Since the Chernobyl accident many countries now operate large national networks of radiation detectors that continuously monitor radiation levels in order to give early warning of nuclear accidents having transboundary implications. The networks are used to provide data to assist in determining the action that should be implemented in that country. However, each country has its own unique system of detection. These are based either on Geiger-Muller counters, high pressure ionisation chambers, scintillation detectors, proportional counters, passive detectors or spectrometry systems; or mixtures of these detectors are used. During an accident the data produced by such systems will be exchanged between countries within the European Communities, (EC) and as required by the IAEA's Early Warning Convention between the rest of the world and Europe. It is therefore important to ensure that such data should be harmonised so that it can be accurately interpreted by other countries and by international organisations. To assist with such harmonisation an intercomparison was held during May/June 1999 at the Riso Natural Environmental Radiation Measurement Station in Denmark and at the PTB underground laboratory for dosimetry and spectrometry (UDO) in Germany. The main aim of the intercomparison was to help ensure that results reported by different countries during a nuclear accident will be consistent and comparable. It is important that during an emergency the measurements of the plume doses or contamination levels reported from network systems will nor show significant increments or decrements at national boundaries that are due to inadequate calibration, or to different measurement quantities being used for different systems. Seven countries participated in the intercomparison with detectors used in their national network system as well as with other detectors being developed for future use. This report summarises the important results arising from the intercomparison.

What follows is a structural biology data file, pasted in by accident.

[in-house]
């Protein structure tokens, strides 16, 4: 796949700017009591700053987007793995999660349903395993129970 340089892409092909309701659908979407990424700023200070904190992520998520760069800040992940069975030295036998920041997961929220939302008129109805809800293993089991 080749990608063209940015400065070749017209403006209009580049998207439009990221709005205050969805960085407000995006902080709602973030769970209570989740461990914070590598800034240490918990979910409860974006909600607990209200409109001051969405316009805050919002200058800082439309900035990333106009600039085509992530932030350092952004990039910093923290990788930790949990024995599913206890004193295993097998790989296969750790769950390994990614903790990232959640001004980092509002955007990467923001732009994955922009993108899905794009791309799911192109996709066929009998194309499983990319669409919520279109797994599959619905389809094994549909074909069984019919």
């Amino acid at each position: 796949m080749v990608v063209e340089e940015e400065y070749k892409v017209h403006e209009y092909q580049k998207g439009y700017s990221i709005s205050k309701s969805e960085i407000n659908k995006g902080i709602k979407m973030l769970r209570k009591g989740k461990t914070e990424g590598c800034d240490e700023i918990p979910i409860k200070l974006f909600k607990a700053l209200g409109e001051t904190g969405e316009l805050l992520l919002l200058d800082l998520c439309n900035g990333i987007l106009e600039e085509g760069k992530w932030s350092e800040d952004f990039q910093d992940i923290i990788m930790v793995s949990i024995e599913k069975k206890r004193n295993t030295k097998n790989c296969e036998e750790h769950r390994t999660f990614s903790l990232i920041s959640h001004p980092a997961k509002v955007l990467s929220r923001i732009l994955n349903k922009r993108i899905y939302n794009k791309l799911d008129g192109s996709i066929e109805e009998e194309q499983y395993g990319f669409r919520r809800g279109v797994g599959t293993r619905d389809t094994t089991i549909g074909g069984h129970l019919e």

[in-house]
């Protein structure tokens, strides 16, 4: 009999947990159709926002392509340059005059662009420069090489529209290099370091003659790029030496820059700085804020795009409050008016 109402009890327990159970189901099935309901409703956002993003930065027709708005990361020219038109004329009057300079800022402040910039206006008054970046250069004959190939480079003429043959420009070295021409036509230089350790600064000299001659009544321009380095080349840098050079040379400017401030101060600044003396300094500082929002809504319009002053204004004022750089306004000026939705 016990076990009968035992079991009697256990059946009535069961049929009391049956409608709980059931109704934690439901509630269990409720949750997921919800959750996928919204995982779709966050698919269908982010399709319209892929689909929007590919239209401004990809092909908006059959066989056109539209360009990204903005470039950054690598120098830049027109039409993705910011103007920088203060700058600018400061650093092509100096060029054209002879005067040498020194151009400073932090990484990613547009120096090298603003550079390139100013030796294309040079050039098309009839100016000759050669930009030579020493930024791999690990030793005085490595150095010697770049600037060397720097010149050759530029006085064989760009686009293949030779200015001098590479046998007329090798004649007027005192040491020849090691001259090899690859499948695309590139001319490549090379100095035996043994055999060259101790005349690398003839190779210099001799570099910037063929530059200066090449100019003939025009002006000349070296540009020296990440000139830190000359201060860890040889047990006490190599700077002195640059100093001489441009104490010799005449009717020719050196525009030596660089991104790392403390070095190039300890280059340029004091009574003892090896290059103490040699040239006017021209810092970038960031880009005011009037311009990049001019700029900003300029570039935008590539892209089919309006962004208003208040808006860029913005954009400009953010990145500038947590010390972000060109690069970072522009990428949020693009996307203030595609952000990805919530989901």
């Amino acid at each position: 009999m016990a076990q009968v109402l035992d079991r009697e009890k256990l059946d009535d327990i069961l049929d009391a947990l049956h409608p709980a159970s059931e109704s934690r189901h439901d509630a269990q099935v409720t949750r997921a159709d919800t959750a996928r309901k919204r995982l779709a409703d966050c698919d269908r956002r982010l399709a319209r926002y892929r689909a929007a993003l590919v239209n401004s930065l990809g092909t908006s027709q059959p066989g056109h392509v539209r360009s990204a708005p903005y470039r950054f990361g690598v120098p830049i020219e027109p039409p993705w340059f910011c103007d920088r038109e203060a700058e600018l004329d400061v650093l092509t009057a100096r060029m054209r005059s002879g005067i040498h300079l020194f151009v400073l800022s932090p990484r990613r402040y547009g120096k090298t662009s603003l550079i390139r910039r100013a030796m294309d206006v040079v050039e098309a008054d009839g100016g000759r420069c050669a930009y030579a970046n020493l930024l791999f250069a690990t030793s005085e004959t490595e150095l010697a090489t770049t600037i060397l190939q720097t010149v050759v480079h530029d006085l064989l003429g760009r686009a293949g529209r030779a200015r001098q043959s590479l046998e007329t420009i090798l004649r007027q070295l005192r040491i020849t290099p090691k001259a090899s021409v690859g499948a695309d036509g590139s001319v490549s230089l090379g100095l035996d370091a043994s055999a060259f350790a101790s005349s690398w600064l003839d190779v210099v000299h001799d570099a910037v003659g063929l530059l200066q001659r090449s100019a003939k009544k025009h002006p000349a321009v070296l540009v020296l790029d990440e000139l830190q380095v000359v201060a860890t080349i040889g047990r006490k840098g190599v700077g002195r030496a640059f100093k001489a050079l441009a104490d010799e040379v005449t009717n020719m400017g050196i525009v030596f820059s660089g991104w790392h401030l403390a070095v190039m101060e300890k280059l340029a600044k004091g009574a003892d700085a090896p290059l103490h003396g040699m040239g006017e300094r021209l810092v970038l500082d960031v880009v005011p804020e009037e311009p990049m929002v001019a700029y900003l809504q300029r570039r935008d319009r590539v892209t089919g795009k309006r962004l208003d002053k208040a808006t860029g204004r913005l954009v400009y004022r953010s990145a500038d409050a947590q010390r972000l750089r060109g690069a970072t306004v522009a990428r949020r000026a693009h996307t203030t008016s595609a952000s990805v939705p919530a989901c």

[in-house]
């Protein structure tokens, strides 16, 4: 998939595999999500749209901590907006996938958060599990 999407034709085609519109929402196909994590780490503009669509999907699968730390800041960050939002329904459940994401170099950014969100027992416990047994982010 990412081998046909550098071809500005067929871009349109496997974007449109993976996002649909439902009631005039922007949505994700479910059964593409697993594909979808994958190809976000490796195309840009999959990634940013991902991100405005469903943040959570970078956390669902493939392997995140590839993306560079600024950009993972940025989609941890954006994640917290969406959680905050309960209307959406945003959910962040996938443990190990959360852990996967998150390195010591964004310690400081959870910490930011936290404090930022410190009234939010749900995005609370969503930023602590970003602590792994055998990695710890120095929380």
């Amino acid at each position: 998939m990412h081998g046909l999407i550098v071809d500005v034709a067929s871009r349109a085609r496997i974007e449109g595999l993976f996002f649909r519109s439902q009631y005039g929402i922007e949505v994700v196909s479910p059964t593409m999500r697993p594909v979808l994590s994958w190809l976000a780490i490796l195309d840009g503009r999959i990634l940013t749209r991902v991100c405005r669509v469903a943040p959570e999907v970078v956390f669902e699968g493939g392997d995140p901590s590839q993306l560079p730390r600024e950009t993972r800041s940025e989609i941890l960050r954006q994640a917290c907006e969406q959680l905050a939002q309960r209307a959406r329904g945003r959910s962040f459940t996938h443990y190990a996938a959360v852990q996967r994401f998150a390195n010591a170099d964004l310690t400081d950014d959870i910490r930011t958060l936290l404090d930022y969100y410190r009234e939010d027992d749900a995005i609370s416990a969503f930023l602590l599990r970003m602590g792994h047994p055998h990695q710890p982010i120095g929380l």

Radiation Protection Dosimetry, 2000, Vol 92, Issue 1-3, p. 89-100